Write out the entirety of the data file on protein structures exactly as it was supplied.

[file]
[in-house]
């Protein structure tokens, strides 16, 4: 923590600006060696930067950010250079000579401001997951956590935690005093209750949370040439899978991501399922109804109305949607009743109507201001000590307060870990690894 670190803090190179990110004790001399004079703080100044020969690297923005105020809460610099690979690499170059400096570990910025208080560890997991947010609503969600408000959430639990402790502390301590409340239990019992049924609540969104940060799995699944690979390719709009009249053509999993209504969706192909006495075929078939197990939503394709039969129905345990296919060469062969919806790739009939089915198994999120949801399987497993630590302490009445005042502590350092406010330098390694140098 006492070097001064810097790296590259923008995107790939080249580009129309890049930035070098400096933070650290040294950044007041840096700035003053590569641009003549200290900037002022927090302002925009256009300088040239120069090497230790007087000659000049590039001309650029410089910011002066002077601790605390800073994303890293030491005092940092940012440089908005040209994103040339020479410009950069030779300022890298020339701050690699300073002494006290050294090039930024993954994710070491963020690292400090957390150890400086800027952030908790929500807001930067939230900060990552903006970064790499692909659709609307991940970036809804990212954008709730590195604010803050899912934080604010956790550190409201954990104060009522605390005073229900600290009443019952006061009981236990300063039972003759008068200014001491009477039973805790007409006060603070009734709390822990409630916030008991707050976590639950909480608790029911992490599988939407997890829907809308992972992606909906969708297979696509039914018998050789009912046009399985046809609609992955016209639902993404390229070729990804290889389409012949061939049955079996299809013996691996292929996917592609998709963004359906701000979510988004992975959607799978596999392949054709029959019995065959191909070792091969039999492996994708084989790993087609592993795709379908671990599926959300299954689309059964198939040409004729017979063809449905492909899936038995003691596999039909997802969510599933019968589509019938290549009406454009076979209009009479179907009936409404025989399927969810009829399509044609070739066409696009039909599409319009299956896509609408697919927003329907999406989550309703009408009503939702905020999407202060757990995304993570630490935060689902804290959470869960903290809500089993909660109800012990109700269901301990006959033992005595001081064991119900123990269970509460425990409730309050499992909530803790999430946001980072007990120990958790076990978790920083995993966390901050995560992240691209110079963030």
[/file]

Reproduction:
[in-house]
């Protein structure tokens, strides 16, 4: 923590600006060696930067950010250079000579401001997951956590935690005093209750949370040439899978991501399922109804109305949607009743109507201001000590307060870990690894 670190803090190179990110004790001399004079703080100044020969690297923005105020809460610099690979690499170059400096570990910025208080560890997991947010609503969600408000959430639990402790502390301590409340239990019992049924609540969104940060799995699944690979390719709009009249053509999993209504969706192909006495075929078939197990939503394709039969129905345990296919060469062969919806790739009939089915198994999120949801399987497993630590302490009445005042502590350092406010330098390694140098 006492070097001064810097790296590259923008995107790939080249580009129309890049930035070098400096933070650290040294950044007041840096700035003053590569641009003549200290900037002022927090302002925009256009300088040239120069090497230790007087000659000049590039001309650029410089910011002066002077601790605390800073994303890293030491005092940092940012440089908005040209994103040339020479410009950069030779300022890298020339701050690699300073002494006290050294090039930024993954994710070491963020690292400090957390150890400086800027952030908790929500807001930067939230900060990552903006970064790499692909659709609307991940970036809804990212954008709730590195604010803050899912934080604010956790550190409201954990104060009522605390005073229900600290009443019952006061009981236990300063039972003759008068200014001491009477039973805790007409006060603070009734709390822990409630916030008991707050976590639950909480608790029911992490599988939407997890829907809308992972992606909906969708297979696509039914018998050789009912046009399985046809609609992955016209639902993404390229070729990804290889389409012949061939049955079996299809013996691996292929996917592609998709963004359906701000979510988004992975959607799978596999392949054709029959019995065959191909070792091969039999492996994708084989790993087609592993795709379908671990599926959300299954689309059964198939040409004729017979063809449905492909899936038995003691596999039909997802969510599933019968589509019938290549009406454009076979209009009479179907009936409404025989399927969810009829399509044609070739066409696009039909599409319009299956896509609408697919927003329907999406989550309703009408009503939702905020999407202060757990995304993570630490935060689902804290959470869960903290809500089993909660109800012990109700269901301990006959033992005595001081064991119900123990269970509460425990409730309050499992909530803790999430946001980072007990120990958790076990978790920083995993966390901050995560992240691209110079963030």